ADVERTISEMENT
ADVERTISEMENT

NASHVILLE — Two Tennessee Republican lawmakers want cities and counties to have the ability to have their own "special census" to count "unborn children," arguing it will help local governments obtain more money from the state for local needs.

The legislation, sponsored by Sen. Mark Pody, R-Lebanon, and Rep. Micah Van Huss, R-Gray, comes as the U.S. Census Bureau prepares to conduct the once-a-decade census that is used to determine the number of seats each state has in the U.S. House as well as distribute billions of federal dollars to local communities.

"Even though a child might not yet be born, that life will certainly add to the population size and impact the community," said Pody, a staunch opponent of abortion rights, in a news release announcing Senate Bill 2069. "Not only will it cost money to educate that child, but that life will also increase costs for infrastructure, health care and other services."

Pody also said that "if we believe an unborn child is a person, and I certainly do, then the life of that child deserves to be counted in the population."

It was not immediately clear how the special census would be conducted or whether the proposal would make much headway in terms of recognition by the U.S. Census Bureau, which does not currently count fetuses.

But a spokeswoman for Pody said the bill has a "very practical application by requiring the state of Tennessee to recognize the life of unborn children in a census count, if local governments choose to conduct a special census to potentially get more dollars from the state. The legislation would not have an effect on how the U.S. Census Bureau conducts its census or how much money the state would receive from the federal government. It would only affect how the state allocates funds based on population."

Francie Hunt, executive director of Tennessee Advocates for Planned Parenthood, called Pody's bill "pretty silly" and then issued a challenge to Pody to back another bill pending in the Legislature.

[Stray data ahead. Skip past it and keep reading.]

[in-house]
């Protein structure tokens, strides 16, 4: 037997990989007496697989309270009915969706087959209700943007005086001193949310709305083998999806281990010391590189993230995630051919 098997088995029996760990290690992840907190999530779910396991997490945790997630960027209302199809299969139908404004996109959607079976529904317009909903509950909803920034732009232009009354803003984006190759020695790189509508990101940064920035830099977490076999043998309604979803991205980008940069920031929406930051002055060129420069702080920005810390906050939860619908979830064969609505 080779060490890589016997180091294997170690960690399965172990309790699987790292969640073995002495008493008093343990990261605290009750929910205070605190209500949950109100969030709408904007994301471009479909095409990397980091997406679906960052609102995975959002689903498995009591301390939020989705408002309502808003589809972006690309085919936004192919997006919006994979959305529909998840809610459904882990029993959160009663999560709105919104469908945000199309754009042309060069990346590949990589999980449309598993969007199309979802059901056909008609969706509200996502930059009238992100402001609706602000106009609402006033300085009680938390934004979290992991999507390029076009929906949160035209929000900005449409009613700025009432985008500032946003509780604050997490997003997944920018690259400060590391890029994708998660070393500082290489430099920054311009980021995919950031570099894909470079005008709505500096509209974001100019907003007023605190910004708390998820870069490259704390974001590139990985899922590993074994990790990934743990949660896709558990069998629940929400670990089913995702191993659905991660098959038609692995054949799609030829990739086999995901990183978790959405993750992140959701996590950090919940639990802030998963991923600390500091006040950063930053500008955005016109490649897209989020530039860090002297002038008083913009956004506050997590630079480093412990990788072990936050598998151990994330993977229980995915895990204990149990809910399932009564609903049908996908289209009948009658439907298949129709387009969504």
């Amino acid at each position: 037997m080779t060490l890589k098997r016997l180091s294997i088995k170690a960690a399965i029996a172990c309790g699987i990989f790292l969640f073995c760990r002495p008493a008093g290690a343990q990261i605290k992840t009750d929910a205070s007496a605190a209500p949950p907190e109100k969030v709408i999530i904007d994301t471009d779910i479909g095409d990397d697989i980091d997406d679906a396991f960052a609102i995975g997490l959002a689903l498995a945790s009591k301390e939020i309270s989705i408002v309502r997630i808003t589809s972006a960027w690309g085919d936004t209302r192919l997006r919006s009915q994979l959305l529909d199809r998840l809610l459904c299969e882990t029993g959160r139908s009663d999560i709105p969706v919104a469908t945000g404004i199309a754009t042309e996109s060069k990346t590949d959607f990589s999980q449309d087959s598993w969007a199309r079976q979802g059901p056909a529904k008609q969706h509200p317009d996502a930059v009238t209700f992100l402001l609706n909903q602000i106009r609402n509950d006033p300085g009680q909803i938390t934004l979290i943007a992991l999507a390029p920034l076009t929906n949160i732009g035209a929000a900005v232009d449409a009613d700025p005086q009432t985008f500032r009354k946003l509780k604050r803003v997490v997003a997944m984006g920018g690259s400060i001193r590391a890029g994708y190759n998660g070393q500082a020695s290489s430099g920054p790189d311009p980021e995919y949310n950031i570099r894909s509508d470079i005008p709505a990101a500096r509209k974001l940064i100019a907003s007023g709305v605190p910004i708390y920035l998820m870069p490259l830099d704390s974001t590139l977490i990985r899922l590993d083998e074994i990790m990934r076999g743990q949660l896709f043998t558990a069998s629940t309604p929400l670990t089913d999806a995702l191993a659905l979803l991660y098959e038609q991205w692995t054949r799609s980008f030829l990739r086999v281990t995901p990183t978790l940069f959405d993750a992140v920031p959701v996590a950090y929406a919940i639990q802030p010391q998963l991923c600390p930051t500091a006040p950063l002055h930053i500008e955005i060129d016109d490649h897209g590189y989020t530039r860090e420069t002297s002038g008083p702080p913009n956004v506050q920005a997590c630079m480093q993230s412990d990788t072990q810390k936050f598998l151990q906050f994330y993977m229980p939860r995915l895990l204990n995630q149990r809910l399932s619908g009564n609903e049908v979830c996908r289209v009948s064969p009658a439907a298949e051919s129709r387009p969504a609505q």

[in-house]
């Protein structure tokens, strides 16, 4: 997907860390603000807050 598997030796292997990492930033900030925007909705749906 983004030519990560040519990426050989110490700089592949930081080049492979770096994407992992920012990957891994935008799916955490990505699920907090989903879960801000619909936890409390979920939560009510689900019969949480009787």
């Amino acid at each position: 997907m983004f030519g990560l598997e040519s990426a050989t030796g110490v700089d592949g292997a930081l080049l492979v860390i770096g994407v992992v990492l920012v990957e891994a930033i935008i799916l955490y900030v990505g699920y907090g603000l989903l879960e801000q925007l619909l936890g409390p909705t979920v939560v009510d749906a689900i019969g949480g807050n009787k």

"If Sen. Pody is sincere about helping communities prepare for new children, we hope he will support our bill to prohibit pregnancy to be classified as a pre-existing condition, so that insurance covers maternity care," Hunt said.

The bill Hunt referenced, SB2435/HB2709, deletes a provision in current Tennessee law. It says "if a person or the person's spouse is pregnant at the time the health insurance coverage is initially purchased, then at the time of the purchase, pregnancy and/or maternity benefits for the current pregnancy may be denied as a pre-existing condition."

Two Democrats, Sen. Brenda Gilmore of Nashville and Rep. London Lamar of Memphis, are sponsoring the legislation to delete a provision they say discriminates against women.

Last year, Pody and Van Huss pressed a "fetal heartbeat" bill that sought to ban abortions upon detection of a fetus' heartbeat, which can occur as early as six weeks into pregnancy when many women don't yet know they're pregnant.

Van Huss passed it in the House. But Pody's version stalled in the upper chamber. This year, Republican Gov. Bill Lee is making an altered version of the measure part of his legislative package.

According to the Pody/Van Huss bill, local governments would have to spend their own money "to take a special census that includes unborn children in its population at any time during the interim between the regular decennial federal census."

The proposed state law also says the "special census must be conducted by the federal bureau of the census or in a manner directed by and satisfactory to the department of economic and community development. A municipality or county electing to conduct such special census shall certify the census results to the departments of finance and administration and economic and community development."

Another bill provision directs any state funds go into a fund for highways, bridges and ferries or municipal aid funds.

Contact Andy Sher at asher@timesfreepress.com or 615-255-0550. Follow on Twitter @AndySher1.

ADVERTISEMENT
ADVERTISEMENT
ADVERTISEMENT
ADVERTISEMENT